Just to say: even if you think it’s impossible, there’s a chance for you.

    • Very awesome story and great advice. Teaching English can be a short or long-term endeavor. No matter what it is to people, just keep trying until you find what you’re looking for. Thanks for sharing!

  7. Hi everyone I’m new to this ESL teaching idea so I just like to come to The Red Diaries and get the inside perspective on the job…I have never taught in South Korea but after reading countless blogss and watching your videos and going there on vacation I have a way better perspective on what to expect as for this topic ,I have been to Seoul so I can tell you that they look at Foreigners all the same regardless of what color you are some like African-Americans over Caucasians because of Musical influence and style …Being a white male I don’t personally believe I will have a certain edge over a tan skin or Black skin person again I think all foreigners are looked at all the same not in a bad way or a better way…anyways those are my thoughts I’ve only been there once last month but I’m probably gonna start teaching there in October…

    • That’s great, Neil. I hope you find something and come to Korea. Also great that you already visited once to see what it’s like. That should help you a lot over time.

      I think you’ll find your perception will change a little over time too with regards to how Koreans generally view the different races out there. Regardless of how they view you, though, just make the best of your time and enjoy it while it lasts.

  8. I married a south Korean 30 years ago, he disappeared no contact my son is doing his PhD. I have looked up his bussinness and the picture and date of birth is different. I know he dissolved many bussinness and l do not know who l married and my son is heartbroken. What can l do? Any advice???

    • I wish there was some way I could assist you. Unfortunately, I know very little about matters such as this, let alone handling them in Korea. I believe everything will work out for the best in the end.

  9. Avatar Ivana Barber says:

    Please help Tom.My friend has been interviewed dozens of times and cant seem to get an teaching job anywhere! She is ready to give up; if you could give me advice on what to say to interview questions that would help!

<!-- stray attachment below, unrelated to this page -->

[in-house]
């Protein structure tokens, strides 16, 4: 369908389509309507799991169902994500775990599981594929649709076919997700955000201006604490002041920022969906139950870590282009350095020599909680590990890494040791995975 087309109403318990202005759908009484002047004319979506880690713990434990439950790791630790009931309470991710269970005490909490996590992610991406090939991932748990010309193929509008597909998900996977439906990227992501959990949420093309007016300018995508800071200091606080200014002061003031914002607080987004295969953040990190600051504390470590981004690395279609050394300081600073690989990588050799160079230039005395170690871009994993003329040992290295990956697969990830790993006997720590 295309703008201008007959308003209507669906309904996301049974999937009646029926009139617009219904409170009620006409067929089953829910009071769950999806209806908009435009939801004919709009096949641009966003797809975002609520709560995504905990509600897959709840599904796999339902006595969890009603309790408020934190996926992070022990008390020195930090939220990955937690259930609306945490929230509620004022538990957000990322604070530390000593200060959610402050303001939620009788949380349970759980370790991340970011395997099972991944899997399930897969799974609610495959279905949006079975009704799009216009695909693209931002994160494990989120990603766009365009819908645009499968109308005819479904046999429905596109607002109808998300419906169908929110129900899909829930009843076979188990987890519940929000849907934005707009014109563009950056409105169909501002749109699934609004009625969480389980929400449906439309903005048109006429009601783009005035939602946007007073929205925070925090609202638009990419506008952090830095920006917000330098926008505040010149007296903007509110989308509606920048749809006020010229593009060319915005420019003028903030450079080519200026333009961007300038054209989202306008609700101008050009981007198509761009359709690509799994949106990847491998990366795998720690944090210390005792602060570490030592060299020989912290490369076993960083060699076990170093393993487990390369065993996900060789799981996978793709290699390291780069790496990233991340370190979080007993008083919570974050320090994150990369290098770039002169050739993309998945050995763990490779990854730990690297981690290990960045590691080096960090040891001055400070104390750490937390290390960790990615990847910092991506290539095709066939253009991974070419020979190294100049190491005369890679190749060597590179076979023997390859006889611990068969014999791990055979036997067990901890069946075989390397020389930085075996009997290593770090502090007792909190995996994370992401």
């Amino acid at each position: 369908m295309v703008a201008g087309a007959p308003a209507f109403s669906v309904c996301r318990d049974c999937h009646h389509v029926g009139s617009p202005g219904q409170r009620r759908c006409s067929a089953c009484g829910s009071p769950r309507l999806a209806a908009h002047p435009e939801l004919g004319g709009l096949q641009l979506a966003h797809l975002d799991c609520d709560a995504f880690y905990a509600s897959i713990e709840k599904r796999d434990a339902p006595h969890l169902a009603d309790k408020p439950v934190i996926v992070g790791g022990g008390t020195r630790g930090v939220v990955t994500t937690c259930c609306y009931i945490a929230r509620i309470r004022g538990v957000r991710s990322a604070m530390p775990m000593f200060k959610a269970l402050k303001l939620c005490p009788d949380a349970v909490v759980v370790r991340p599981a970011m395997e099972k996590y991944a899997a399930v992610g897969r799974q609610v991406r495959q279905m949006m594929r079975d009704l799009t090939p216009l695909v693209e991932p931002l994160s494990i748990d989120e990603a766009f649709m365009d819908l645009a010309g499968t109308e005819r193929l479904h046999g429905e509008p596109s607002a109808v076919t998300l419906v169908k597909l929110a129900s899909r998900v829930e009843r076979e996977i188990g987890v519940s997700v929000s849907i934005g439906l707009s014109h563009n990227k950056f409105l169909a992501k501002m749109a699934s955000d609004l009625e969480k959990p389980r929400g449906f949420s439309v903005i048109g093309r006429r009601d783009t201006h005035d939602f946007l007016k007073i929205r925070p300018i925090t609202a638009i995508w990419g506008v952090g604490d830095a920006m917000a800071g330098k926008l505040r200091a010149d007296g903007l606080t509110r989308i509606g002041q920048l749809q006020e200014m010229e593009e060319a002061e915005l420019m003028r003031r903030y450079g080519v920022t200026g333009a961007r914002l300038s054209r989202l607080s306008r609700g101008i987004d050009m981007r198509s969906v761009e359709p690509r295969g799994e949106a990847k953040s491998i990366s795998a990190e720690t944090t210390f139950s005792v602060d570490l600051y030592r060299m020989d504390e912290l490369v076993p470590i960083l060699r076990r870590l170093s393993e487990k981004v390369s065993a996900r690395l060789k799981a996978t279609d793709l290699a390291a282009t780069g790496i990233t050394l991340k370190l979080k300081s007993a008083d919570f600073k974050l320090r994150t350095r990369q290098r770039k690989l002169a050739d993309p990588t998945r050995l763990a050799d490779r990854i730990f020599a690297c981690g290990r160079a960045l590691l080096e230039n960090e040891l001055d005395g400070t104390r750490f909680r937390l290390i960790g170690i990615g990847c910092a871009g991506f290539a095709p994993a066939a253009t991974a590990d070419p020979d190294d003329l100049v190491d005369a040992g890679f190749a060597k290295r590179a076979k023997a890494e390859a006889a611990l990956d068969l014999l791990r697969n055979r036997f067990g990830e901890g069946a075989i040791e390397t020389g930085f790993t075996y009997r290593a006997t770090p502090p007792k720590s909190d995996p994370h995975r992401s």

10. I’m Korean-American and much older than most people teaching here. I was aware of the age discrimination and the fact that they favored blue-eyed, blond foreign teachers. My advice to all you non-white potential English teachers is to just pursue your dream no matter the obstacles before you. Whether it be teaching in Korea or doing anything in life, don’t let others and statistics stop you from doing what you want. Where there’s a will, there’s a way.

    • Great perspective. Also, those types of jobs are generally language schools or hagwons. As you move up the food chain into public schools, international schools, private schools, and any institution that is running a highly professional operation, the only factors that matter are your qualifications. You must meet their requisite qualifications to be considered and race is rarely a factor. Even if race is a factor, if you are qualified and then know how to interview well, you will break the molds. I’ve never not been offered a job because of my racial background, but rather my record and ability to convey my value added during an interview.


  1. […] Yes, but if you’re applying for a teaching job here and you’re currently in the Philippines, there is only one way to obtain a teaching visa. It’s known as the E-1 visa, one that is given to lecturers and university professors. The other teaching visa, the easiest to obtain, which is the E-2 visa, is only given to citizens of one of the following English speaking countries: Australia, Britain, Canada, Ireland, New Zealand, South Africa or United States. No matter how fluent you are in English and how impressive your resume is, if you’re not from any of the countries mentioned, you won’t be given an E2. Yes, the requirement is racial bias and it’s BS… but this is Korea where getting a teaching job is not as easy as pie if you’re not Caucasian. […]

  2. […] given an E-2. Yes, the requirement is racial bias and it’s BS… but this is Korea where getting a teaching job is not as easy as pie if you’re not […]